PBOT has not yet received similar notice this time around (they’re “anxiously” awaiting official budget guidance from City Council). However, regardless of whether or not Council makes the same edict as last year, the ice around the conversation for new revenue seems to be melting. This is evident by the actions and words of both Miller and his staff.
Miller announced last night that a task force of financial experts is currently working on a report for PBOT that will detail a number of possible new funding streams. Among them: “performance pricing” for parking; a street fee; and a local increase in the gas tax.
“Performance pricing” is essentially dynamic pricing for parking spots where the price fluctuates based on demand. Miller shared last night how PBOT has already started this type of pricing around Jeld-Wen Field during Portland Timbers home games. When demand for the 455 metered spots around the stadium is highest, the price is $3.50 per hour compared to the regular downtown rate of $1.60.
In addition to the new revenue from performance pricing, Miller said a goal of expanding the program would be, “To send a signal to say, ‘Hey, you might want to take transit.’ It’s just a little nudge to think about a different transportation choice.”
Miller also hinted that the groundwork is being laid for another try at introducing a citywide “street fee.” This would be third time it comes up in Portland. As transportation commissioner in 2001, Mayor-elect Charlie Hales tried to make one happen in 2001. Then in 2007, then transportation commissioner Sam Adams also tried. Both attempts were pushed back after opposition from various interest groups (grocers in 2001, a petroleum lobbyist representing convenience stores in 2007) ; but with today’s political and funding environment, the third time is very likely to be the charm.
Last night, Miller referred to the street fee as a, “Fee for access to the public right of way,” and various staffers around the table pointed out that 20 jurisdictions around the state already have such a fee in place. But don’t expect it to happen for at least another year or two. Miller said, “My presumption is that a brand new council won’t take on the heavy lift,” and added that it won’t happen unless a “Broad coalition of support exists to push it into the finish line”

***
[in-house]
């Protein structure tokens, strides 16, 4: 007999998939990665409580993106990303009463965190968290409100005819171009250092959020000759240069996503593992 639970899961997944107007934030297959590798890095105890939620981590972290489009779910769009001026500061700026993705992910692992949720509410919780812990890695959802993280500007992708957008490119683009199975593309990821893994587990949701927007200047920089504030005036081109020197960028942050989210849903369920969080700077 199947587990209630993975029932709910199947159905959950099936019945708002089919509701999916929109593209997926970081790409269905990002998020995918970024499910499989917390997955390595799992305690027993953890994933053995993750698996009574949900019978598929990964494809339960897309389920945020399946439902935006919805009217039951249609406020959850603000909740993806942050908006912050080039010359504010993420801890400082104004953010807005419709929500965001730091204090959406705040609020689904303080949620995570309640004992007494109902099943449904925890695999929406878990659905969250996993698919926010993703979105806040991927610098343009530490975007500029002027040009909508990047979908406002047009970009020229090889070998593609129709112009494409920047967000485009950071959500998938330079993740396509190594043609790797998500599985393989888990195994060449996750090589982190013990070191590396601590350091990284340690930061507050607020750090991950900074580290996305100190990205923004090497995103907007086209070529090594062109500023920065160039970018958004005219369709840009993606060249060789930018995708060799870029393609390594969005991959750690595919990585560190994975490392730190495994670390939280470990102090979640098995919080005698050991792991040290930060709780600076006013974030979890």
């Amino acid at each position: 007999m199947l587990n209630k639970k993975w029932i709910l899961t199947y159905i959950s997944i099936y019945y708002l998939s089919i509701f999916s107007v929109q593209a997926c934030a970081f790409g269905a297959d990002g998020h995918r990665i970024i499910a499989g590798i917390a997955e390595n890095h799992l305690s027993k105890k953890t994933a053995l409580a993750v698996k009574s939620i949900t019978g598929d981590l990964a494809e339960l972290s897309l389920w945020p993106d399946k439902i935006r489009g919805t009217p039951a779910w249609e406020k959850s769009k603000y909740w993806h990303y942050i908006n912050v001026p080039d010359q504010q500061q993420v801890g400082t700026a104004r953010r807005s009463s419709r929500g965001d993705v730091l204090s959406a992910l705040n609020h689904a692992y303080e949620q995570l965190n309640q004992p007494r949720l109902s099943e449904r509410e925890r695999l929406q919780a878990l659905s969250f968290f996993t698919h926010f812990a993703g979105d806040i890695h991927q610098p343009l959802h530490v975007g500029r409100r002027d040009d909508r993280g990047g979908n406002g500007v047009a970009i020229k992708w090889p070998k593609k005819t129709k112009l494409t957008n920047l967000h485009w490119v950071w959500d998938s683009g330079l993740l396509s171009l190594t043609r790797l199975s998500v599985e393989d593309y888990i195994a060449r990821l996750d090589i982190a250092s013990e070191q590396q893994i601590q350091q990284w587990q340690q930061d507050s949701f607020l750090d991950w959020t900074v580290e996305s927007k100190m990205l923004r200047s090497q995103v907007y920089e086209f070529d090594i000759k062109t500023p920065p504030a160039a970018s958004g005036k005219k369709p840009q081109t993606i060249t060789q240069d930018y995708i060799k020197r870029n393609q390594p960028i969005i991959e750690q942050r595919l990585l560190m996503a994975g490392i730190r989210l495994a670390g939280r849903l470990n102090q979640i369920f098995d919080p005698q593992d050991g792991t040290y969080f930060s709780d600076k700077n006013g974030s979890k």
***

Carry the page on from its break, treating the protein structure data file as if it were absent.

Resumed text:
The financial task force’s report will also include the recommendation to increase the local gas tax. Given that a 5-year moratorium on local gas tax increases (due to the Jobs and Transportation Act legislation that passed in 2009) is over in 2014, I won’t be surprised if PBOT jumps on this one.
Given these new revenue ideas, Miller said he’s developing two separate budgets. The “Plan B budget” would be one that, “provides a balanced, conservative, sober budget with no new revenue at all.” Miller’s “Plan A budget” would be “built on some new revenue” just in case Council gives PBOT the green light to consider it.
I sense a growing chorus among PBOT management that real funding reforms are on the horizon. They are speaking about them in more detail and with more urgency and confidence than I’ve ever heard. In the past, this stuff was talked about as if it would never actually happen. Now, it’s not if, it’s when and how.
“Frankly,” Miller said at the end of the meeting, “It’s time to reinvent how we fund transportation. That’s the bottom line. It’s not an easy conversation, but it’s one that has to be had.”